Reading the report from one’s own Highlands Ability Battery test is rather like going to see an exceptional fortune teller at a fair and being impressed by their magical ability. Of course there is no magic in it. If they are good, they can read non-verbal cues, drop open ended suggestions and capitalise on the answers before giving you a vague idea of where your life is taking you. The Highlands Ability Battery test does so much more. While you are busy, following instructions and completing tasks it is scoring you on all kinds of aspects of your abilities.
Most fascinating is the communication style. I read the section on communication style and realised that it was absolutely spot-on.
Here are a few examples of communication style from the Highlands Ability Battery:
- Specialists tend to use language that’s the same as only 20% of the population. They are likely to use words that are specific to their field. They like to be seen as the people to go to for information so their information will be valuable, but not necessarily phrased the same way a generalist would speak
- Generalists often like to operate on the basis of consensus. Their communication is likely to be more consultative in nature and they will seek input from others
- Those high on the Concept Organisation (deductive reasoning) scale will want to be sure everyone is aware of every step in a process
- But those who are high on the Classification (inductive reasoning) scale will find the thoroughness of the high Concept Organisation style a bit slow and may feel impatient. They have a tendency to leap over some of the steps when the can see the conclusion so clearly, making the assumption that everyone else knows what has to happen to get there.
Based on my scores, I can relate to all of these factors. As a midpoint Specialist/Generalist I get to see both points of view, which means I would be a good mediator or facilitator. However, my high Classification score means I want to leap up and interrupt anyone who is rambling on, so mediation is probably out of the question.
At the same time, I score high in Concept Organisation. It’s like having a personality disorder where one side of you is impatient because the other side of you is going through something step by step. Of course it is not that simple, but sometimes all of these communication styles go to war with each other in hilariously disastrous ways.
When my eldest daughter was about 10 years old, that age where parents become the most embarrassing beings on the planet, she decided to have a pottery painting party for her birthday. I leaped into the organisation with enthusiasm and sent out invitations with the heading “Go potty with me!” in an impossible-to-miss typeface. I thought it was a clever play on words, combining the activity with the idea that guests could have a crazy time at this party. The invitations went out to all her friends in the small American town in which we were living and I moved on with other aspects of the event. It was only when my American neighbour called me and tentatively asked: “What do you mean by ‘go potty’?” and the words were articulated in her accent, that I realised with horror that I had invited my daughter’s friends to come and have a lavatorial experience with her. The only way to rectify the situation was to invite my daughter to tell her friends that her mother was a crazy foreigner who mangled English.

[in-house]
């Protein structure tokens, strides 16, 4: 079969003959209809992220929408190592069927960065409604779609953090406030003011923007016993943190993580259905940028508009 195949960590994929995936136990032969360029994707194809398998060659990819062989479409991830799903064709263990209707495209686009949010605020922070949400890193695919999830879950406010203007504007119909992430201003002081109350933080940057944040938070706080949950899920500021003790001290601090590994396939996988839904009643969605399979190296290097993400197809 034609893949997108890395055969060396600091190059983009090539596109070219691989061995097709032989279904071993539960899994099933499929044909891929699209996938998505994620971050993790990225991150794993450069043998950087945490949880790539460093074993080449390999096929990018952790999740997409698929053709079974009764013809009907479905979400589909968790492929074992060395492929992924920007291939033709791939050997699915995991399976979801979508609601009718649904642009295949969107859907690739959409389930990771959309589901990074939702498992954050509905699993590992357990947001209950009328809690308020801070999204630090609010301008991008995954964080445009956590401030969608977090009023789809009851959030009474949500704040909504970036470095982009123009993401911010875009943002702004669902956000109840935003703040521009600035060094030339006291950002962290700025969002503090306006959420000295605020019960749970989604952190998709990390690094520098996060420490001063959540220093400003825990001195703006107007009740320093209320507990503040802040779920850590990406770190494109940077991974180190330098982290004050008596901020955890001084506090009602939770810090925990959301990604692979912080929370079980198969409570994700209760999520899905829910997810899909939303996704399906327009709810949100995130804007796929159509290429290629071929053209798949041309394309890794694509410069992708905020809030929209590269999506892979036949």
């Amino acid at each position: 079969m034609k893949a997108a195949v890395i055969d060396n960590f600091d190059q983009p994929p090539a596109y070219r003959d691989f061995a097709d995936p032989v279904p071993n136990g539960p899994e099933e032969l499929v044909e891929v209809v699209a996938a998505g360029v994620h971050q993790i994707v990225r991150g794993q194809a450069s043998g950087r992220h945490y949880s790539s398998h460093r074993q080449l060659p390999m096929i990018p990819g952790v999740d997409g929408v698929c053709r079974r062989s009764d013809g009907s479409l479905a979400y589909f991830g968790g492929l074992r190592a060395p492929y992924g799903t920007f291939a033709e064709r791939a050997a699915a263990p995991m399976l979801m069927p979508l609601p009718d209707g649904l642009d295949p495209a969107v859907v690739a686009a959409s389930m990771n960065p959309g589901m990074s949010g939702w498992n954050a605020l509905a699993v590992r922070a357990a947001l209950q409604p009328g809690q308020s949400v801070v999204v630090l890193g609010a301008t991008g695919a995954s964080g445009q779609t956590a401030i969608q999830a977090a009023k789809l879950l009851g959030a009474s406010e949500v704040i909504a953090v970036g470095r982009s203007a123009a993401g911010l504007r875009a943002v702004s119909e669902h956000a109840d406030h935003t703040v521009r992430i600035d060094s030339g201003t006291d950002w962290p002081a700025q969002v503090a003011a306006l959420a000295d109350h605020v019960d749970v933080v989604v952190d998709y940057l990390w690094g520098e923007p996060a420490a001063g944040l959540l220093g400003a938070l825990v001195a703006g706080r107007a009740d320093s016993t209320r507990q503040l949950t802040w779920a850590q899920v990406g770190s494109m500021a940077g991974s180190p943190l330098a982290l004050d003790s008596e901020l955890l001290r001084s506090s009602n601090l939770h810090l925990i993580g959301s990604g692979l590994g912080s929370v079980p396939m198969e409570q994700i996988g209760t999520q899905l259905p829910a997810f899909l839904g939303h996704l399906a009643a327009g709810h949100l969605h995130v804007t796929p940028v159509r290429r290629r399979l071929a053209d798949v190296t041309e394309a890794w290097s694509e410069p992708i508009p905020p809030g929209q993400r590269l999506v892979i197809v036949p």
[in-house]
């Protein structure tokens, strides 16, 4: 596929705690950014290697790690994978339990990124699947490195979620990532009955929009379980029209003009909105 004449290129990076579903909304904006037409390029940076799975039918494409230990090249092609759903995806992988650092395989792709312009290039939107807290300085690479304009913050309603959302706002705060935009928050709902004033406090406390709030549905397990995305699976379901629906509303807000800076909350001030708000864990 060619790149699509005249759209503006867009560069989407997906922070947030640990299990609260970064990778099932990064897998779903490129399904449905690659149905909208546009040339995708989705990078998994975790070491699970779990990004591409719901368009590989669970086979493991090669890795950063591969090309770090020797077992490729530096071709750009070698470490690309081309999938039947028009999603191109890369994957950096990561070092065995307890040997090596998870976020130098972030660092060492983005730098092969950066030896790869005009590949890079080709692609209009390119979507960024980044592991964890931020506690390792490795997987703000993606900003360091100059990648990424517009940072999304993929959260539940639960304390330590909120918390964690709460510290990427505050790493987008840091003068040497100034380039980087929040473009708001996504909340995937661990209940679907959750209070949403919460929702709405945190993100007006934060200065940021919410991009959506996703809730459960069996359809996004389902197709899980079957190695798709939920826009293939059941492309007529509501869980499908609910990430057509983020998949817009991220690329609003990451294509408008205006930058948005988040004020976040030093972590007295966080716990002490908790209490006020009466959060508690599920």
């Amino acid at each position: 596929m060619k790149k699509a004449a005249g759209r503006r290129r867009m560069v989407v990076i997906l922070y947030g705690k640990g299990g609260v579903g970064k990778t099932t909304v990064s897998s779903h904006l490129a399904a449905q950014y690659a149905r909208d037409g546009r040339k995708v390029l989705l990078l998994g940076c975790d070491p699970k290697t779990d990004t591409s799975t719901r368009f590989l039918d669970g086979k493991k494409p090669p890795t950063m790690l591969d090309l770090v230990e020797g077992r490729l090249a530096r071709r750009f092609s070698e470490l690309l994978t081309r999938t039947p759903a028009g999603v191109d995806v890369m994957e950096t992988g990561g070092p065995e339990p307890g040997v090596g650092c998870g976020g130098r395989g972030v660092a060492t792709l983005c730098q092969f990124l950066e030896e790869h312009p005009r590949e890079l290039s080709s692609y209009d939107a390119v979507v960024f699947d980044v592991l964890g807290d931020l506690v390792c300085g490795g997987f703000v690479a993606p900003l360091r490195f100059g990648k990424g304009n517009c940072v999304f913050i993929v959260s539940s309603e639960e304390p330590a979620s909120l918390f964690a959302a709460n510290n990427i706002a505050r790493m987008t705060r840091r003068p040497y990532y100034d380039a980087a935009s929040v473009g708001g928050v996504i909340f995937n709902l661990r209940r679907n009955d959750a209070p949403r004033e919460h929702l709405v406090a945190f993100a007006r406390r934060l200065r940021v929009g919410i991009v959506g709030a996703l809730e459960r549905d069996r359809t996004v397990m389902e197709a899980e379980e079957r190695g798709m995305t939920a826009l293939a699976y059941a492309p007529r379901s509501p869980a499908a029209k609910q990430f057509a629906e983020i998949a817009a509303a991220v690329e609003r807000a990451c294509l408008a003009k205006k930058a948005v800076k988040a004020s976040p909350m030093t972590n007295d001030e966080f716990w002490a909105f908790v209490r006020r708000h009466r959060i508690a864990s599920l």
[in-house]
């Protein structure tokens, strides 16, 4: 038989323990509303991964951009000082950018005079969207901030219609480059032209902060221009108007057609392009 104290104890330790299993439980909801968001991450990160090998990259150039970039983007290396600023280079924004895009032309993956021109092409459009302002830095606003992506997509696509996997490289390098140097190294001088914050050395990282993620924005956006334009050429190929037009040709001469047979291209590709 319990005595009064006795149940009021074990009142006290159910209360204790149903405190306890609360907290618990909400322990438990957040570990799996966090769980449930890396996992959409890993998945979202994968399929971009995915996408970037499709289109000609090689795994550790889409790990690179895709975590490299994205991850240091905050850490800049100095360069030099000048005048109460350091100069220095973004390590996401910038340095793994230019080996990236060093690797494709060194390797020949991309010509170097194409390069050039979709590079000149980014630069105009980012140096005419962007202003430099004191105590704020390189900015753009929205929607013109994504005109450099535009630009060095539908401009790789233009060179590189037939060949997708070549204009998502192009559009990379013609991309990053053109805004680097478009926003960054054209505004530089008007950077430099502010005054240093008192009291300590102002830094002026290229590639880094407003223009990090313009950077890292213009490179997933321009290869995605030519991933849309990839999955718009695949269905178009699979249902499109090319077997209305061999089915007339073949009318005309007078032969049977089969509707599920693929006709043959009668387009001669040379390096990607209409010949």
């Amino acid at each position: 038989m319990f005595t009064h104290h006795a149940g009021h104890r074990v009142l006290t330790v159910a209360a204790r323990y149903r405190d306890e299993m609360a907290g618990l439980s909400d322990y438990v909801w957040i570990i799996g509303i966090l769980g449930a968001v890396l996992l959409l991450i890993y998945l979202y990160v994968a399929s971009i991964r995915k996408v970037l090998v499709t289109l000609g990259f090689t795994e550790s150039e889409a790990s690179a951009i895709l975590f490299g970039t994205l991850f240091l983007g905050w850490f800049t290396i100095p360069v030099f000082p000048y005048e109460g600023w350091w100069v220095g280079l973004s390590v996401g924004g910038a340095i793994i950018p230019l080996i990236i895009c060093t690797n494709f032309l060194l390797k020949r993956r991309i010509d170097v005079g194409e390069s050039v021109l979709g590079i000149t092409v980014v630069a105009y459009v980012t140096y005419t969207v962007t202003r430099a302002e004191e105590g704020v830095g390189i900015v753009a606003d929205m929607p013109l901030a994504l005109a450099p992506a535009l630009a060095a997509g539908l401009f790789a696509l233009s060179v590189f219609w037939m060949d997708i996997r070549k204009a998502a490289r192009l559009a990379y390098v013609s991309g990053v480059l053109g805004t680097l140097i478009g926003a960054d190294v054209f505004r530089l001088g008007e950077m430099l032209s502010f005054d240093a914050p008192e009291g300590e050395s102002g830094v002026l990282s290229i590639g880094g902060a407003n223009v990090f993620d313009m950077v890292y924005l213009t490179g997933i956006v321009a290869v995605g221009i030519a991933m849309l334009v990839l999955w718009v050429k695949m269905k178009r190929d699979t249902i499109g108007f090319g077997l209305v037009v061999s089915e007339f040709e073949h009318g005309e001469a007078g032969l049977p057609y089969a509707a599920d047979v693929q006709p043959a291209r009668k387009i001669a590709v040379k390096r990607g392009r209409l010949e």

This became my best lesson in curbing my tendency to jump in with both feet. Taking time to think about what one is saying, especially anything that is going out in public is an excellent practice to adopt. Bouncing a “great idea” off someone who has a different style (or culture) is also a good way to go about it.
There are more factors that have an effect on communication style, but these few should give you a feel for why it’s so important to understand how others hear what you’re saying and avoid disastrous miscommunications. One of the greatest advantages of using the Highlands Ability Battery to find out your pattern of abilities is understanding how you’re different from others and what impact that has.
Differences should be celebrated – they’re what make the world as interesting as it is. But it does help to know what those differences are.